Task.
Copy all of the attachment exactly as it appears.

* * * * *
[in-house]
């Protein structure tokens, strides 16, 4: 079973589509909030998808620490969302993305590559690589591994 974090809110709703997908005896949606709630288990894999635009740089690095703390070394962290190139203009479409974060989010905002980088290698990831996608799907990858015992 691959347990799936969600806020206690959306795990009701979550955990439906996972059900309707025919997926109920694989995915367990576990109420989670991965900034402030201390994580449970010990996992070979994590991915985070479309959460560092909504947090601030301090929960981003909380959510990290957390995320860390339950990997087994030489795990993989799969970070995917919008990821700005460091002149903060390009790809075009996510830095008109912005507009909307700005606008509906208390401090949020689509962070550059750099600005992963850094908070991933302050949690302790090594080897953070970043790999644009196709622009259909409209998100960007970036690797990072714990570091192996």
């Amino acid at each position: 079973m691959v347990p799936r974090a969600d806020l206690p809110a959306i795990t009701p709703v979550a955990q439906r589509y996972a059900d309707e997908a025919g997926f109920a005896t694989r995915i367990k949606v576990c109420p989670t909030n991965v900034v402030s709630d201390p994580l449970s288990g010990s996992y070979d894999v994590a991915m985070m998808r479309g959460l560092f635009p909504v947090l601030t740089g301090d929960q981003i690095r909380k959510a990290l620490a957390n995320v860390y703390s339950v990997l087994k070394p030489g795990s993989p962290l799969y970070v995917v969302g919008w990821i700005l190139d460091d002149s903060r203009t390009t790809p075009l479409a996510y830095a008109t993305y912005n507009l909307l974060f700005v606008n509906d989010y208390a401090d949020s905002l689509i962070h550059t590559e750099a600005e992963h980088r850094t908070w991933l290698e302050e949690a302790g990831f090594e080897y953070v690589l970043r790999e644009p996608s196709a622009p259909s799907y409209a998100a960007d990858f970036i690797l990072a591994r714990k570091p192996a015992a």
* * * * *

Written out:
[in-house]
């Protein structure tokens, strides 16, 4: 079973589509909030998808620490969302993305590559690589591994 974090809110709703997908005896949606709630288990894999635009740089690095703390070394962290190139203009479409974060989010905002980088290698990831996608799907990858015992 691959347990799936969600806020206690959306795990009701979550955990439906996972059900309707025919997926109920694989995915367990576990109420989670991965900034402030201390994580449970010990996992070979994590991915985070479309959460560092909504947090601030301090929960981003909380959510990290957390995320860390339950990997087994030489795990993989799969970070995917919008990821700005460091002149903060390009790809075009996510830095008109912005507009909307700005606008509906208390401090949020689509962070550059750099600005992963850094908070991933302050949690302790090594080897953070970043790999644009196709622009259909409209998100960007970036690797990072714990570091192996």
């Amino acid at each position: 079973m691959v347990p799936r974090a969600d806020l206690p809110a959306i795990t009701p709703v979550a955990q439906r589509y996972a059900d309707e997908a025919g997926f109920a005896t694989r995915i367990k949606v576990c109420p989670t909030n991965v900034v402030s709630d201390p994580l449970s288990g010990s996992y070979d894999v994590a991915m985070m998808r479309g959460l560092f635009p909504v947090l601030t740089g301090d929960q981003i690095r909380k959510a990290l620490a957390n995320v860390y703390s339950v990997l087994k070394p030489g795990s993989p962290l799969y970070v995917v969302g919008w990821i700005l190139d460091d002149s903060r203009t390009t790809p075009l479409a996510y830095a008109t993305y912005n507009l909307l974060f700005v606008n509906d989010y208390a401090d949020s905002l689509i962070h550059t590559e750099a600005e992963h980088r850094t908070w991933l290698e302050e949690a302790g990831f090594e080897y953070v690589l970043r790999e644009p996608s196709a622009p259909s799907y409209a998100a960007d990858f970036i690797l990072a591994r714990k570091p192996a015992a």